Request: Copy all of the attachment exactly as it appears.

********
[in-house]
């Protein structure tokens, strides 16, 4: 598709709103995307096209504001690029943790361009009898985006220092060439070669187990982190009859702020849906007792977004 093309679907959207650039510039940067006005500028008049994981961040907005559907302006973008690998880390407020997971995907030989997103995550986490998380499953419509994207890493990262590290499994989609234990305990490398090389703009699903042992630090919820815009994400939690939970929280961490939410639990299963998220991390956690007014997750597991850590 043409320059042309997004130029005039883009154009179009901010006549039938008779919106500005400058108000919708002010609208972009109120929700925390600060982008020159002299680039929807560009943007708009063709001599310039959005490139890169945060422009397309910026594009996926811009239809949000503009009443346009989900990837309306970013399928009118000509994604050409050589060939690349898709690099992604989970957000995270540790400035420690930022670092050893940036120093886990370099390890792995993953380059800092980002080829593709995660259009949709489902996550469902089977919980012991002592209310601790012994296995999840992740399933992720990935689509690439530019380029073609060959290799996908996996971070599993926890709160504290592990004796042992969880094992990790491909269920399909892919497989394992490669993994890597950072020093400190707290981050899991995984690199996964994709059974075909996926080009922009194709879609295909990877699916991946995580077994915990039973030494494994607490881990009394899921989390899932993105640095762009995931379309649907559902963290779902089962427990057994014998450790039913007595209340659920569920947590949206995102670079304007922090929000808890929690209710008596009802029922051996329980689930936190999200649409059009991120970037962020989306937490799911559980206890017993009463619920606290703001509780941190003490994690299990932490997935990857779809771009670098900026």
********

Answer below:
[in-house]
């Protein structure tokens, strides 16, 4: 598709709103995307096209504001690029943790361009009898985006220092060439070669187990982190009859702020849906007792977004 093309679907959207650039510039940067006005500028008049994981961040907005559907302006973008690998880390407020997971995907030989997103995550986490998380499953419509994207890493990262590290499994989609234990305990490398090389703009699903042992630090919820815009994400939690939970929280961490939410639990299963998220991390956690007014997750597991850590 043409320059042309997004130029005039883009154009179009901010006549039938008779919106500005400058108000919708002010609208972009109120929700925390600060982008020159002299680039929807560009943007708009063709001599310039959005490139890169945060422009397309910026594009996926811009239809949000503009009443346009989900990837309306970013399928009118000509994604050409050589060939690349898709690099992604989970957000995270540790400035420690930022670092050893940036120093886990370099390890792995993953380059800092980002080829593709995660259009949709489902996550469902089977919980012991002592209310601790012994296995999840992740399933992720990935689509690439530019380029073609060959290799996908996996971070599993926890709160504290592990004796042992969880094992990790491909269920399909892919497989394992490669993994890597950072020093400190707290981050899991995984690199996964994709059974075909996926080009922009194709879609295909990877699916991946995580077994915990039973030494494994607490881990009394899921989390899932993105640095762009995931379309649907559902963290779902089962427990057994014998450790039913007595209340659920569920947590949206995102670079304007922090929000808890929690209710008596009802029922051996329980689930936190999200649409059009991120970037962020989306937490799911559980206890017993009463619920606290703001509780941190003490994690299990932490997935990857779809771009670098900026």